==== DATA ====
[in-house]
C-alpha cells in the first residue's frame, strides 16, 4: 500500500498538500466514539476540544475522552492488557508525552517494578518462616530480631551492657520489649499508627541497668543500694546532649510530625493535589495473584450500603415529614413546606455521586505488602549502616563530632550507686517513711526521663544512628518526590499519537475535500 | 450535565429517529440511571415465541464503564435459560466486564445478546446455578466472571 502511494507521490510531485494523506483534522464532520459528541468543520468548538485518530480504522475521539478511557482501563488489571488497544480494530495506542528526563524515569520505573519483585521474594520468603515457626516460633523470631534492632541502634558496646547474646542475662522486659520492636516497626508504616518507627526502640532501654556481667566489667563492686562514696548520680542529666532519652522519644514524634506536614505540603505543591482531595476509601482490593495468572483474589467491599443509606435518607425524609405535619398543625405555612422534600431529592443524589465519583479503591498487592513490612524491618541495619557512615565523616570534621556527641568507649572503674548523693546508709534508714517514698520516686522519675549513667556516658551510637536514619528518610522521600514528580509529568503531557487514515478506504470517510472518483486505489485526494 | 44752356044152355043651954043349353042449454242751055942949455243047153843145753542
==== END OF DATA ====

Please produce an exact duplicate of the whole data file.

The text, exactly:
[in-house]
C-alpha cells in the first residue's frame, strides 16, 4: 500500500498538500466514539476540544475522552492488557508525552517494578518462616530480631551492657520489649499508627541497668543500694546532649510530625493535589495473584450500603415529614413546606455521586505488602549502616563530632550507686517513711526521663544512628518526590499519537475535500 | 450535565429517529440511571415465541464503564435459560466486564445478546446455578466472571 502511494507521490510531485494523506483534522464532520459528541468543520468548538485518530480504522475521539478511557482501563488489571488497544480494530495506542528526563524515569520505573519483585521474594520468603515457626516460633523470631534492632541502634558496646547474646542475662522486659520492636516497626508504616518507627526502640532501654556481667566489667563492686562514696548520680542529666532519652522519644514524634506536614505540603505543591482531595476509601482490593495468572483474589467491599443509606435518607425524609405535619398543625405555612422534600431529592443524589465519583479503591498487592513490612524491618541495619557512615565523616570534621556527641568507649572503674548523693546508709534508714517514698520516686522519675549513667556516658551510637536514619528518610522521600514528580509529568503531557487514515478506504470517510472518483486505489485526494 | 44752356044152355043651954043349353042449454242751055942949455243047153843145753542